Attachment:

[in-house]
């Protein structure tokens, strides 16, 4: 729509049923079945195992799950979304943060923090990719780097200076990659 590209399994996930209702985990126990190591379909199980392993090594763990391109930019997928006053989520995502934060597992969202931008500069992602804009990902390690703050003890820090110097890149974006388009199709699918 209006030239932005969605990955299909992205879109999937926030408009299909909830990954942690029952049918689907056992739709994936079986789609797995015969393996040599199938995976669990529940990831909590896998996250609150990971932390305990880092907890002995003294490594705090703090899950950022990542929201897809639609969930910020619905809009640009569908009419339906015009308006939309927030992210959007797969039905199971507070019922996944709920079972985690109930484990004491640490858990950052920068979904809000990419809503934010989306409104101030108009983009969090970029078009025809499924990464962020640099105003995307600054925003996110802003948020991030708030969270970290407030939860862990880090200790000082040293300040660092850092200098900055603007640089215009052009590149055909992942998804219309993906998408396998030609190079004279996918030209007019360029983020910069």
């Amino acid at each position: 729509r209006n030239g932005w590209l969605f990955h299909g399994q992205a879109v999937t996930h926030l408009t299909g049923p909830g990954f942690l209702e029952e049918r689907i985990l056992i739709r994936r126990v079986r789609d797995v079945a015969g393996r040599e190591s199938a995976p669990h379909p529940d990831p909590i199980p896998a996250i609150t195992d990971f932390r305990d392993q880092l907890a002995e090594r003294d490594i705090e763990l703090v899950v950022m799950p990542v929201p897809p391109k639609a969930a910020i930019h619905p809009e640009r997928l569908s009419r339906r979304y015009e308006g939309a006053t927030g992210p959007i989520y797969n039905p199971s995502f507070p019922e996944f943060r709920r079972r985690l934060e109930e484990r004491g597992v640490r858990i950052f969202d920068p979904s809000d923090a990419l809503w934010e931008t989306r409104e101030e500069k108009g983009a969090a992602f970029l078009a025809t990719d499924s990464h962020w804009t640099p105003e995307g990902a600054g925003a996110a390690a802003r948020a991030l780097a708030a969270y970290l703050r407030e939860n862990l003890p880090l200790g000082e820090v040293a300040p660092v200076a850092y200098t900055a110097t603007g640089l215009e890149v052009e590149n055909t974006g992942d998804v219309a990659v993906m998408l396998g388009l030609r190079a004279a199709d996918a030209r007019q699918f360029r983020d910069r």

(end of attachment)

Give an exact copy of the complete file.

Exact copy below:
[in-house]
């Protein structure tokens, strides 16, 4: 729509049923079945195992799950979304943060923090990719780097200076990659 590209399994996930209702985990126990190591379909199980392993090594763990391109930019997928006053989520995502934060597992969202931008500069992602804009990902390690703050003890820090110097890149974006388009199709699918 209006030239932005969605990955299909992205879109999937926030408009299909909830990954942690029952049918689907056992739709994936079986789609797995015969393996040599199938995976669990529940990831909590896998996250609150990971932390305990880092907890002995003294490594705090703090899950950022990542929201897809639609969930910020619905809009640009569908009419339906015009308006939309927030992210959007797969039905199971507070019922996944709920079972985690109930484990004491640490858990950052920068979904809000990419809503934010989306409104101030108009983009969090970029078009025809499924990464962020640099105003995307600054925003996110802003948020991030708030969270970290407030939860862990880090200790000082040293300040660092850092200098900055603007640089215009052009590149055909992942998804219309993906998408396998030609190079004279996918030209007019360029983020910069």
């Amino acid at each position: 729509r209006n030239g932005w590209l969605f990955h299909g399994q992205a879109v999937t996930h926030l408009t299909g049923p909830g990954f942690l209702e029952e049918r689907i985990l056992i739709r994936r126990v079986r789609d797995v079945a015969g393996r040599e190591s199938a995976p669990h379909p529940d990831p909590i199980p896998a996250i609150t195992d990971f932390r305990d392993q880092l907890a002995e090594r003294d490594i705090e763990l703090v899950v950022m799950p990542v929201p897809p391109k639609a969930a910020i930019h619905p809009e640009r997928l569908s009419r339906r979304y015009e308006g939309a006053t927030g992210p959007i989520y797969n039905p199971s995502f507070p019922e996944f943060r709920r079972r985690l934060e109930e484990r004491g597992v640490r858990i950052f969202d920068p979904s809000d923090a990419l809503w934010e931008t989306r409104e101030e500069k108009g983009a969090a992602f970029l078009a025809t990719d499924s990464h962020w804009t640099p105003e995307g990902a600054g925003a996110a390690a802003r948020a991030l780097a708030a969270y970290l703050r407030e939860n862990l003890p880090l200790g000082e820090v040293a300040p660092v200076a850092y200098t900055a110097t603007g640089l215009e890149v052009e590149n055909t974006g992942d998804v219309a990659v993906m998408l396998g388009l030609r190079a004279a199709d996918a030209r007019q699918f360029r983020d910069r």